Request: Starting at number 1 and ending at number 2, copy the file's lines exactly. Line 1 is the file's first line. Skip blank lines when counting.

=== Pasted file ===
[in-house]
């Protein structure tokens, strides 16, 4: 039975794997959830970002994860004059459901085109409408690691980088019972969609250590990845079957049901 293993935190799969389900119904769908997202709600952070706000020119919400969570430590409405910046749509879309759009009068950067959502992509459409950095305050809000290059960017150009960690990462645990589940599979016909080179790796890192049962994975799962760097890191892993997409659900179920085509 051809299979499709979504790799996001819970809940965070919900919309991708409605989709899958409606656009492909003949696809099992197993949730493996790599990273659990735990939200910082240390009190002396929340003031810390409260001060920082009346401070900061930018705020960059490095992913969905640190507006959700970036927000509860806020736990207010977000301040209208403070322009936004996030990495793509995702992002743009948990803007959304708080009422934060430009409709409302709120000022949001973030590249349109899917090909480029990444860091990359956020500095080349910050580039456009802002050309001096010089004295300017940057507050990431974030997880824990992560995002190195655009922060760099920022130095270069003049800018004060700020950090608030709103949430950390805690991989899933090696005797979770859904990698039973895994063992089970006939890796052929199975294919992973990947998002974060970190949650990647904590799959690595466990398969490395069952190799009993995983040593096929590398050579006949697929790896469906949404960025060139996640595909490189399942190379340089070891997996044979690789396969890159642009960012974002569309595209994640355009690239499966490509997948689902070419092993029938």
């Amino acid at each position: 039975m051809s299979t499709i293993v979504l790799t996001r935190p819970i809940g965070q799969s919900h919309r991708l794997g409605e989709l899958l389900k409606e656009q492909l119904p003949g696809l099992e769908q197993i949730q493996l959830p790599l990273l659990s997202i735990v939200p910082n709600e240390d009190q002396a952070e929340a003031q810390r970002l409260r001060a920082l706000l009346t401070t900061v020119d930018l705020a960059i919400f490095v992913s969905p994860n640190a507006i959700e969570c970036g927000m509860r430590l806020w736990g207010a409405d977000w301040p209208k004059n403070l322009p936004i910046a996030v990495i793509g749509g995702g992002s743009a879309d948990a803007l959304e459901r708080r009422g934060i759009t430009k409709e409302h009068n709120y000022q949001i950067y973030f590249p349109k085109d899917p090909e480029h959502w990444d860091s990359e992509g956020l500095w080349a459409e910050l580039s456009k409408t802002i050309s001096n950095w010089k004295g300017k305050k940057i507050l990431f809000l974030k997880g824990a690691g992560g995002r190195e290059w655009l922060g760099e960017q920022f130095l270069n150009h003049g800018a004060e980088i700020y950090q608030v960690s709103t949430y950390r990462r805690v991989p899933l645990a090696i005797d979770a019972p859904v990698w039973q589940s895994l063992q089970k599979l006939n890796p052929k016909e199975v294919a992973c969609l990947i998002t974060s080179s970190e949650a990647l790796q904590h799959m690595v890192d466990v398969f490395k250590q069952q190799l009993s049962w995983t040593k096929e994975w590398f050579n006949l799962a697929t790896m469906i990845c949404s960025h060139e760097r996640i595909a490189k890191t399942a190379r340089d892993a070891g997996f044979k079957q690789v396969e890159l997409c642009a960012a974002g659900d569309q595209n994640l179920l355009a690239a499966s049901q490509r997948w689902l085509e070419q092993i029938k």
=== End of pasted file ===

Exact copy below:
[in-house]
């Protein structure tokens, strides 16, 4: 039975794997959830970002994860004059459901085109409408690691980088019972969609250590990845079957049901 293993935190799969389900119904769908997202709600952070706000020119919400969570430590409405910046749509879309759009009068950067959502992509459409950095305050809000290059960017150009960690990462645990589940599979016909080179790796890192049962994975799962760097890191892993997409659900179920085509 051809299979499709979504790799996001819970809940965070919900919309991708409605989709899958409606656009492909003949696809099992197993949730493996790599990273659990735990939200910082240390009190002396929340003031810390409260001060920082009346401070900061930018705020960059490095992913969905640190507006959700970036927000509860806020736990207010977000301040209208403070322009936004996030990495793509995702992002743009948990803007959304708080009422934060430009409709409302709120000022949001973030590249349109899917090909480029990444860091990359956020500095080349910050580039456009802002050309001096010089004295300017940057507050990431974030997880824990992560995002190195655009922060760099920022130095270069003049800018004060700020950090608030709103949430950390805690991989899933090696005797979770859904990698039973895994063992089970006939890796052929199975294919992973990947998002974060970190949650990647904590799959690595466990398969490395069952190799009993995983040593096929590398050579006949697929790896469906949404960025060139996640595909490189399942190379340089070891997996044979690789396969890159642009960012974002569309595209994640355009690239499966490509997948689902070419092993029938």